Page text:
They also semi-rebuilt SimTower, which was my next big-idea-I'd-never-get-around-to-doing, so they get a smile with gritted teeth that quickly dissipates, because at least I have a very basic SimTower to play again anywhere, on the move, and without the aid of DosBox.

But, for an example of why I prefer Playfish over Zynga, we'll take a look at FarmVille and Country Story.

FarmVille is ubiquitous - most people have played it at some point, at least amongst my friends, but many have left their farms to rot.  Fair enough.  Now, what you can do in FarmVille is have plots of land that you plough and plant seeds in.  In real time, these seeds will grow, and, in however long, you harvest them.  Rinse, cycle, repeat.  You can also have trees and animals, which have no expiry period, so you can leave the fruit on them/forego milking/petting/gathering their eggs for as long as you want, but woe betide you if you miss harvesting your crops!  They wither and die and generally look like a mess.  It's a bit of a social embarrassment, if you're into that kind of thing.

Country Story, with its myriad recent improvements, is slightly more simple.  You have available plots, which increase with your level.  You can have trees, once you can afford them, and I have it on good authority that new players are now given two animals to begin with.  You plant your crops, and gather them whenever you feel like it.  After they're done growing, they just sit around, looking merry and generally being green.  The fruit on the trees may eventually fall on to the ground, but the tree only dies when it reaches the end of its lifecycle, and you'll know when that happens.  The animals are pretty cute, but, again, if you don't feed them, no big deal.  Actually, if you don't feed them, they don't produce, but that's the only downside, and you probably won't notice, because you're not they're to see them.

So what's the difference, really?  They're both farm games, they both require the input of time that could be much better spent on other things.  The difference comes in the little touches, the things that make me feel like my farm in Country Story is much more alive that the one in FarmVille.

For example, in FarmVille you harvest your animals.  Originally some of the gathers were a bit strange, such as collecting yarn from kittens (pardon?), but they've since changed that to 'brush kitten', which makes me wonder why I can only do it once a day.  They have these little glowing pink triangles above their heads, and when you harvest them, these triangles disappear until next time.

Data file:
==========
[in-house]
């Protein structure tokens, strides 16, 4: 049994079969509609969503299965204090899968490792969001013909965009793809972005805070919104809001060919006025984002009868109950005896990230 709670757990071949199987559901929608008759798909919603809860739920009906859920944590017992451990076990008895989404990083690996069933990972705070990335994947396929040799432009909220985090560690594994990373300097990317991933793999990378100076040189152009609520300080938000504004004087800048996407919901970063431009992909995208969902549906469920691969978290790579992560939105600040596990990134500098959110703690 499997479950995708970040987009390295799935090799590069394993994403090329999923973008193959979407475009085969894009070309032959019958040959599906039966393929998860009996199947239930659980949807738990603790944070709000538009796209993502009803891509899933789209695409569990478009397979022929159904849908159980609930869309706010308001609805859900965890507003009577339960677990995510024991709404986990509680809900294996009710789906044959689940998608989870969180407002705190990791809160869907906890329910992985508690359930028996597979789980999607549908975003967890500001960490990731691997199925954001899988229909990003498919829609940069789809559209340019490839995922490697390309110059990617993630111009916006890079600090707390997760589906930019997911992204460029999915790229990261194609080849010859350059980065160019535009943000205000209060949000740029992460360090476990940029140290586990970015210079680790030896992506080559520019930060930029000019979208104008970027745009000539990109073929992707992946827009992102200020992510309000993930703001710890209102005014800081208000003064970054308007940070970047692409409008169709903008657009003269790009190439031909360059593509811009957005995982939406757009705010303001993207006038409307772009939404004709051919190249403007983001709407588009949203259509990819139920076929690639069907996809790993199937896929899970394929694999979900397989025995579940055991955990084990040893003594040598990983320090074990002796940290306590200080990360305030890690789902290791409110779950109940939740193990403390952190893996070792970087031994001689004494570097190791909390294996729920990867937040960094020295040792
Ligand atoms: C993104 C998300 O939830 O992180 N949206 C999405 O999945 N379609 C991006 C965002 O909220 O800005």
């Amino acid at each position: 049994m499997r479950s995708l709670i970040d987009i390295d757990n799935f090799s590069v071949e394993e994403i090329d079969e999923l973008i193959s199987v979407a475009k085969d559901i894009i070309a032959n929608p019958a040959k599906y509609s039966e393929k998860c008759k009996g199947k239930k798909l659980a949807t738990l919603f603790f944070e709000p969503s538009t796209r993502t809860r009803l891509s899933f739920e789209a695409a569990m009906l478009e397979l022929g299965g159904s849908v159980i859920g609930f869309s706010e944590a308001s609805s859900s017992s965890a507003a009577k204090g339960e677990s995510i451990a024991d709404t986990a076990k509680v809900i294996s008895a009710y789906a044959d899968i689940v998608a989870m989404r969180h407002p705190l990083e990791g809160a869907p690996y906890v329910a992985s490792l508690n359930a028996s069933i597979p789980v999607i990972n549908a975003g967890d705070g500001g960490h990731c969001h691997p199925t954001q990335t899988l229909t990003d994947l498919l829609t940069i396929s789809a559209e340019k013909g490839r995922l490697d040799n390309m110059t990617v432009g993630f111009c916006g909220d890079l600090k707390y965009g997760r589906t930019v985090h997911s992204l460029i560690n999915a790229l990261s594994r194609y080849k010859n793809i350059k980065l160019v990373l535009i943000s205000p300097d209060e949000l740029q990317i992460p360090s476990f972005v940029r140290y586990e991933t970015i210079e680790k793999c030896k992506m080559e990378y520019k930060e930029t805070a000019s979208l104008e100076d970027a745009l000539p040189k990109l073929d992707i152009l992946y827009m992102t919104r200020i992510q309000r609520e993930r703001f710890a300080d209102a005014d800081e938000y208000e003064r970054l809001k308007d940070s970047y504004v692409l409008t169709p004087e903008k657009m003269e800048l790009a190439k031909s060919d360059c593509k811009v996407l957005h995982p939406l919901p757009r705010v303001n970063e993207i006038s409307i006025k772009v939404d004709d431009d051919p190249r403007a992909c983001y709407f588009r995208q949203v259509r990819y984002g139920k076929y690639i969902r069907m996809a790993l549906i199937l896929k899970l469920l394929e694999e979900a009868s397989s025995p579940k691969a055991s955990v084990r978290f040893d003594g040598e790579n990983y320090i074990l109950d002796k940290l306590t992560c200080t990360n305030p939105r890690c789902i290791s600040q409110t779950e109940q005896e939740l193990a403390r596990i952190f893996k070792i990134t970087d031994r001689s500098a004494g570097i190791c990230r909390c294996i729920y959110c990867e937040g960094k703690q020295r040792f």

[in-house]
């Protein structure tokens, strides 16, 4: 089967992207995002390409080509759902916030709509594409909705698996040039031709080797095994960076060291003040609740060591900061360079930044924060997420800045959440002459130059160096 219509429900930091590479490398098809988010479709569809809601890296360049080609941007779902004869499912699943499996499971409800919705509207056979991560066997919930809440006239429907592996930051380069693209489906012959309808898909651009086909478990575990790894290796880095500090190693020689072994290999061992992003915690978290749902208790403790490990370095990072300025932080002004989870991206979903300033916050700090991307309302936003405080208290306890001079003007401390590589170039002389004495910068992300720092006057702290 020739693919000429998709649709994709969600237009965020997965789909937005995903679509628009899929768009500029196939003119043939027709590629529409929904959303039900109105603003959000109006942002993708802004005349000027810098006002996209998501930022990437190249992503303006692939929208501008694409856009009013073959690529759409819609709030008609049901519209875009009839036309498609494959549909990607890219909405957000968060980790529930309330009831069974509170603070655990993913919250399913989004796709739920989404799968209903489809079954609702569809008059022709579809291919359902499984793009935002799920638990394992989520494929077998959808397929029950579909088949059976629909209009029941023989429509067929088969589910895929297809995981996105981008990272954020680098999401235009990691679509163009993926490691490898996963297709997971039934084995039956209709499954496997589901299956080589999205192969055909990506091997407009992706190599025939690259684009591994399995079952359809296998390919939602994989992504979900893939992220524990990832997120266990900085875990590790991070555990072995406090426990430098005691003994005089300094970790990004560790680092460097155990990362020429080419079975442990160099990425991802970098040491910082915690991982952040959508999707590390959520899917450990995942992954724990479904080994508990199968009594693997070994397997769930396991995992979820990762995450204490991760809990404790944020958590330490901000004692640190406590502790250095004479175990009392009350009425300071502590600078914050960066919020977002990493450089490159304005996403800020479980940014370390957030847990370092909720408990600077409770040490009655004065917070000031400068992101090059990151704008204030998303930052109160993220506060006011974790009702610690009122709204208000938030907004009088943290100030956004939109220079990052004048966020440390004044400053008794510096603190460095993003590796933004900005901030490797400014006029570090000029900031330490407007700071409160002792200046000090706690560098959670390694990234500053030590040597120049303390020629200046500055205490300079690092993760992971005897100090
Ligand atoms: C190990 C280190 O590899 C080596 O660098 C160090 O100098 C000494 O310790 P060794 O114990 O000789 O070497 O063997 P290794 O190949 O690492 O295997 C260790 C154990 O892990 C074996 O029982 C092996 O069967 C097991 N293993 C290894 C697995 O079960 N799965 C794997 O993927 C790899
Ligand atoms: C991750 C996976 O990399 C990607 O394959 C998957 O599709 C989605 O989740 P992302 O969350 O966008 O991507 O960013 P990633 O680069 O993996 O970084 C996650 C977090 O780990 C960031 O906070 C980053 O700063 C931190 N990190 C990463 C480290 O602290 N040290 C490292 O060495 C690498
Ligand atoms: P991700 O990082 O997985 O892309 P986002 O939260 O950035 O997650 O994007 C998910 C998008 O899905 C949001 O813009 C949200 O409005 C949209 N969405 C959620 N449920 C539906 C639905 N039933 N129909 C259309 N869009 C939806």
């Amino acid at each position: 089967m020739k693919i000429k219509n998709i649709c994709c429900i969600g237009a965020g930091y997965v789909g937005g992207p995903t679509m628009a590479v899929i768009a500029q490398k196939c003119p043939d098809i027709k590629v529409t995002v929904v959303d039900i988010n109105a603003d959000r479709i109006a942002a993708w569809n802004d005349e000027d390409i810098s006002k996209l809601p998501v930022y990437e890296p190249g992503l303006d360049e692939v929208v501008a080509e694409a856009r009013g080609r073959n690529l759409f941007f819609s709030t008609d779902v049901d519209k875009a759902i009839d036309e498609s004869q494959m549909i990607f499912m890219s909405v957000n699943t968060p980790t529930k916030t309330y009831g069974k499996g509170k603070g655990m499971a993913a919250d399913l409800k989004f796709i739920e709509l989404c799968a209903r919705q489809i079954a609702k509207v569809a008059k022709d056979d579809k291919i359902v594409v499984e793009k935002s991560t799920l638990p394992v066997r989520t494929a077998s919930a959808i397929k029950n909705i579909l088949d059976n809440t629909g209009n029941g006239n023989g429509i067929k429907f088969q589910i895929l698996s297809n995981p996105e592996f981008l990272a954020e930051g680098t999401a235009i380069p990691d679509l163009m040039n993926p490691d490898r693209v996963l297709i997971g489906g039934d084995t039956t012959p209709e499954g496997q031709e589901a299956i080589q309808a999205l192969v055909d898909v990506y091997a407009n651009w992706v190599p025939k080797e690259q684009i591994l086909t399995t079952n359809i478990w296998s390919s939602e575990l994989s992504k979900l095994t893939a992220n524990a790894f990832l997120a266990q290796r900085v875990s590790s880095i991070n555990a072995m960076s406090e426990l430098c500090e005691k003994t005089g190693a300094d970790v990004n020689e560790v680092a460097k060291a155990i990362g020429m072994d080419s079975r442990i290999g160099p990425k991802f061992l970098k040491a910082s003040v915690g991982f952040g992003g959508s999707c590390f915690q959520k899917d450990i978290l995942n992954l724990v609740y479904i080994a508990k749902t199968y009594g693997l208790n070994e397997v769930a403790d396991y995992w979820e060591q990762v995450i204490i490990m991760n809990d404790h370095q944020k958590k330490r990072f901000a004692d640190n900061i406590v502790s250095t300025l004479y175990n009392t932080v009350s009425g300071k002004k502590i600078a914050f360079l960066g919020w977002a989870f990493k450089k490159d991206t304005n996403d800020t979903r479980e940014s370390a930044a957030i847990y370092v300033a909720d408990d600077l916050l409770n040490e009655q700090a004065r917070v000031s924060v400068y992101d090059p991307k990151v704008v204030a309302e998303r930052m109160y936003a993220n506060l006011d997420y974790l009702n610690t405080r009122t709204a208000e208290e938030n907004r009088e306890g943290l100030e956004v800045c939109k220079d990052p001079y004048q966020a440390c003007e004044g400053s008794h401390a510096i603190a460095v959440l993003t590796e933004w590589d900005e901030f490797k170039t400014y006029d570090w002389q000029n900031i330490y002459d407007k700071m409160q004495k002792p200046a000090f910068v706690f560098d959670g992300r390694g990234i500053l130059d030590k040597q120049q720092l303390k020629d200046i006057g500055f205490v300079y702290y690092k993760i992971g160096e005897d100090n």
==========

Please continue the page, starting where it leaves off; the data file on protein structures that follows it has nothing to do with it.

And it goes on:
In Country Story, you can see the produce sitting next to the animal - bunnies have cotton balls (again, don't ask me) and chickens and ducks have eggs.  But the even more relevant thing is that they think about them.  If you happen to be in the game, and not notice your animal has produced something for you to collect (and no, no one's made a fertilizer-manufacturer sim yet), a little thought bubble appears above their heads, thinking about the picture of their produce.  Simple, but effective.

The other thing the animals in Country Story do is react.  When you brush them, they close their eyes in delight, hop around, and make a little noise.  Cute.  When you feed them, they take a moment to munch on their feed, and, again, make a little noise.  Even when you watr your planets, they go from drooping brown-green to vibrant, upright, in-your-face verdancy.  I like feedback.  It makes me feel like I'm having an effect.

But my favourite part?  Each animal in Country Story has a mouseover status bubble.  It tells you how long until their next egg/cotton ball, how much food they have (from poor to great) and, this is important, a little love heart with their current level of happiness next to it.  Leave your animal for too long without attention, and it will be 'sad'.  Brush it and feed it, and it will be 'happy'.  I know I'm a sap, but seeing a little bunny or chicken flopping around in glee just because I took two seconds out of my day to click it with an imaginary brush makes me feel a little warm inside.  It's nice to know someone misses me.

And that's the difference.  My pet in Pet Society is always happy to see me, even if she doesn't seem to notice the mewling petlings starving at her feet.  The people in Hotel City all wave at me when I save and log out.  Playfish excels at making their customers feel welcome.  And, in games riddled with micro-transactions, they make it easy to forget that you are a customer, addressing you, instead, as a player.  Most of their for-cash items are only pretty enhancements (except in the case of Pet Society), so it's easy to forgive them when they ask us to complete a quest that requires Playfish Cash.  After all, we can just sweep it under the rug and ignore it, but thanks for trying, guys.